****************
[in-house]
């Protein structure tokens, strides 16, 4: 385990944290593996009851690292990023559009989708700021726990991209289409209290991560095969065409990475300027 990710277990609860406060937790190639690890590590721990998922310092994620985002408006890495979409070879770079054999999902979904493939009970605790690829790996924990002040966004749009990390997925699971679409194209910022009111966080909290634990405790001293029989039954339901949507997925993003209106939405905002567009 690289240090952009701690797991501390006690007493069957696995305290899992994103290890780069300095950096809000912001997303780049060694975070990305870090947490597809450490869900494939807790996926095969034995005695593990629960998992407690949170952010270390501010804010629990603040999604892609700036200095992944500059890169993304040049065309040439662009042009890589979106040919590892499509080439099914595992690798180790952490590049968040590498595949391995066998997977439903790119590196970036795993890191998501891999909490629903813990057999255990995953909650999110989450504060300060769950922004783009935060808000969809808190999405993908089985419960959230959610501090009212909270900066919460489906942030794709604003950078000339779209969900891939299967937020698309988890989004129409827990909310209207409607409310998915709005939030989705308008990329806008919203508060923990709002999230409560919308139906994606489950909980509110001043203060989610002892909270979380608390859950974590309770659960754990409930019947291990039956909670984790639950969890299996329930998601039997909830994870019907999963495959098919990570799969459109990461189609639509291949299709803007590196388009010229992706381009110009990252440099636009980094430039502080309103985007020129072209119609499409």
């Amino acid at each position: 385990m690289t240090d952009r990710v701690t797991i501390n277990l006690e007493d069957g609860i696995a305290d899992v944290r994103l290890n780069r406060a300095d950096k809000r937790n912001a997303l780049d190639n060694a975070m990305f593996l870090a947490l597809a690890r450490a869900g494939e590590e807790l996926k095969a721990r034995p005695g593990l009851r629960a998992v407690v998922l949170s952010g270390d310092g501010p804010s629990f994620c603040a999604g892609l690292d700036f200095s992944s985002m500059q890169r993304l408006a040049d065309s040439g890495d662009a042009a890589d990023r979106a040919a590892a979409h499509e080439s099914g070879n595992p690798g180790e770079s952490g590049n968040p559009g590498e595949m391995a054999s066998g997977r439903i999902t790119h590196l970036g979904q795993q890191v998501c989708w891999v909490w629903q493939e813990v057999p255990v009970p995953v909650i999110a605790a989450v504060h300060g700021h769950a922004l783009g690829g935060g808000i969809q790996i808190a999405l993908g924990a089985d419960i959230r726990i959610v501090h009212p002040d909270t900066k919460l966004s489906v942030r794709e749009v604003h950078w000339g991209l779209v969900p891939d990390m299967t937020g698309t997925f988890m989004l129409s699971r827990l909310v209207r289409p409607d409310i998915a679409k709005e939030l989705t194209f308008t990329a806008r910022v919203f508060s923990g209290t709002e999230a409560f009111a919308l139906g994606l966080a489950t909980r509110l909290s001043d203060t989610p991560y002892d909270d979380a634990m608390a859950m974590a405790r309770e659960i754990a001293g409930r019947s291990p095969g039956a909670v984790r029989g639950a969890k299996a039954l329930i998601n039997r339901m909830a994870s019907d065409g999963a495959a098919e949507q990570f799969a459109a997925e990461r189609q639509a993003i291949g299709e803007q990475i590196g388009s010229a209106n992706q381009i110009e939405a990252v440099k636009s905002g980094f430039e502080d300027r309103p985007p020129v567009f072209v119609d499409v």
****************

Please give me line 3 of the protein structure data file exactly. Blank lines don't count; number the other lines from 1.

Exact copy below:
């Amino acid at each position: 385990m690289t240090d952009r990710v701690t797991i501390n277990l006690e007493d069957g609860i696995a305290d899992v944290r994103l290890n780069r406060a300095d950096k809000r937790n912001a997303l780049d190639n060694a975070m990305f593996l870090a947490l597809a690890r450490a869900g494939e590590e807790l996926k095969a721990r034995p005695g593990l009851r629960a998992v407690v998922l949170s952010g270390d310092g501010p804010s629990f994620c603040a999604g892609l690292d700036f200095s992944s985002m500059q890169r993304l408006a040049d065309s040439g890495d662009a042009a890589d990023r979106a040919a590892a979409h499509e080439s099914g070879n595992p690798g180790e770079s952490g590049n968040p559009g590498e595949m391995a054999s066998g997977r439903i999902t790119h590196l970036g979904q795993q890191v998501c989708w891999v909490w629903q493939e813990v057999p255990v009970p995953v909650i999110a605790a989450v504060h300060g700021h769950a922004l783009g690829g935060g808000i969809q790996i808190a999405l993908g924990a089985d419960i959230r726990i959610v501090h009212p002040d909270t900066k919460l966004s489906v942030r794709e749009v604003h950078w000339g991209l779209v969900p891939d990390m299967t937020g698309t997925f988890m989004l129409s699971r827990l909310v209207r289409p409607d409310i998915a679409k709005e939030l989705t194209f308008t990329a806008r910022v919203f508060s923990g209290t709002e999230a409560f009111a919308l139906g994606l966080a489950t909980r509110l909290s001043d203060t989610p991560y002892d909270d979380a634990m608390a859950m974590a405790r309770e659960i754990a001293g409930r019947s291990p095969g039956a909670v984790r029989g639950a969890k299996a039954l329930i998601n039997r339901m909830a994870s019907d065409g999963a495959a098919e949507q990570f799969a459109a997925e990461r189609q639509a993003i291949g299709e803007q990475i590196g388009s010229a209106n992706q381009i110009e939405a990252v440099k636009s905002g980094f430039e502080d300027r309103p985007p020129v567009f072209v119609d499409v």